Paul: Well, they used not to be as formal. They used to be real chemistry meetings where you’d get to know each other. And then somehow - and I think the intermediaries may have had a hand in this - they became more and more planned occasions. And you end up with a meeting where you show a whole load of PowerPoint slides. I remember emerging from one and the client actually hadn't said anything very much after hello. So we had no idea what they were like. They may have had an idea about what we were like but it was not really chemistry.

Chalice: Absolutely, and I've been a client service person and have been an account manager and a client partner but also for many years in my operational role I've been a customer. And I've always been interested to know how comfortable will I feel when I'm around these people – what are they like? How flexible might they be? And also how fun would it be? Because a working relationship isn't always just about work as we know.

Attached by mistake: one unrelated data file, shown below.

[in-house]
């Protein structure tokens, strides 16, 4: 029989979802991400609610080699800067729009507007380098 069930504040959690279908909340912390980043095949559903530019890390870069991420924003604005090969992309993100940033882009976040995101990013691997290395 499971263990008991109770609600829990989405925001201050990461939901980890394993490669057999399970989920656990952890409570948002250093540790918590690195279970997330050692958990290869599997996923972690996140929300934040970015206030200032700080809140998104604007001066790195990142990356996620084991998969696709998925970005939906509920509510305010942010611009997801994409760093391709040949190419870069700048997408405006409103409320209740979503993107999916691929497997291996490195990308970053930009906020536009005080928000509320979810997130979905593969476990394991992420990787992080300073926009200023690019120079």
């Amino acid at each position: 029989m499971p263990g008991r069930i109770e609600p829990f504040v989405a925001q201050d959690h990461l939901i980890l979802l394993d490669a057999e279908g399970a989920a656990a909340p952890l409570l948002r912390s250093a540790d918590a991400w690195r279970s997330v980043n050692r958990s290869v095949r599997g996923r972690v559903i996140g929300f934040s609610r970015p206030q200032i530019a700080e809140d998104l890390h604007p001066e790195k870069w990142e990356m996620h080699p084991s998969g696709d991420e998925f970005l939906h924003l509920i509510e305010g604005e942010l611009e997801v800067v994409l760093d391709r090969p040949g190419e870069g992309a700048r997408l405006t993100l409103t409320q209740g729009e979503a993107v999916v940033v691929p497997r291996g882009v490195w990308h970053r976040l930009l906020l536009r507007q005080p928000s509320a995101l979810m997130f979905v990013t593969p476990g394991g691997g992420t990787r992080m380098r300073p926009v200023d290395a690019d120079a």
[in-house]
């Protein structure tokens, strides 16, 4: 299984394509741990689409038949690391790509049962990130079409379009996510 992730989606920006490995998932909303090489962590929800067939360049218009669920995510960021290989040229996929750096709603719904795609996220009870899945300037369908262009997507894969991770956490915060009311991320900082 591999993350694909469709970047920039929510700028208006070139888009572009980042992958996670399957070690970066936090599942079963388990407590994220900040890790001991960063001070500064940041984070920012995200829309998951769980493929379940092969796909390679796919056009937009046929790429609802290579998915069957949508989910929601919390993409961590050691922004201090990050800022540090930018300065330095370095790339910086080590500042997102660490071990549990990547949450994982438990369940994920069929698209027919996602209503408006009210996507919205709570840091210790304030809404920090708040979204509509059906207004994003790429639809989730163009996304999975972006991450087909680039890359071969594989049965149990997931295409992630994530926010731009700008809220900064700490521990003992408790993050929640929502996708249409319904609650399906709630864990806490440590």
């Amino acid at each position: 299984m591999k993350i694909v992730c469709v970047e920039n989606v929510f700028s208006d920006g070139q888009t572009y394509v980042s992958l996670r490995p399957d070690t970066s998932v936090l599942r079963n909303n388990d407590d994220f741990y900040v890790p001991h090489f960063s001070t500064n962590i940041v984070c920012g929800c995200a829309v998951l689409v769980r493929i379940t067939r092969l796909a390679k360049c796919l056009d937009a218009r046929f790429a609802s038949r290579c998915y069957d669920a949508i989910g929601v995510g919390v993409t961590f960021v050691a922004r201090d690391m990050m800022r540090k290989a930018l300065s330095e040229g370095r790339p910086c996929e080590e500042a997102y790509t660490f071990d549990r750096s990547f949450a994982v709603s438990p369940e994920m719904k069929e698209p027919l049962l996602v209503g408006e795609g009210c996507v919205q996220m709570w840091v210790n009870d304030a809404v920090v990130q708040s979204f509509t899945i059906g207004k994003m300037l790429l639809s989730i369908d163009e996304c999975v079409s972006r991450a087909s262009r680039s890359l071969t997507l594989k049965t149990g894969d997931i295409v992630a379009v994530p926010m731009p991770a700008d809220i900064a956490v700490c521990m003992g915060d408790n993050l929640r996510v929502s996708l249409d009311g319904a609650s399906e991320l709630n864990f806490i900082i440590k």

Paul: Fun is important because if you’re going to pick up the phone and talk - if you don’t really like them or know them very well there's not much of an incentive to talk to them.

Chalice: No and it's important to keep it real because it's much easier if we can talk to people as people and the formality that comes into play sometimes kills the relationship.

Paul: Do you remember ‘The Rise and Fall of Reginald Perrin?’

Chalice: Kind of.

Paul: He had a very irritating brother in law who looked like a university lecturer from the Open University. And he used to say, ‘I’m a people person, Reggie – a people person.’

I want to talk about how treating your prospects like customers means not showing up in the most expensive clothes that you own, and boring the prospects to death with 80 different PowerPoint slides, and boasting about how brilliant you are - that is not the way to start a relationship and make yourself interesting and get to know someone, is it?  

Chalice: No. Everyone does that and it's very dull.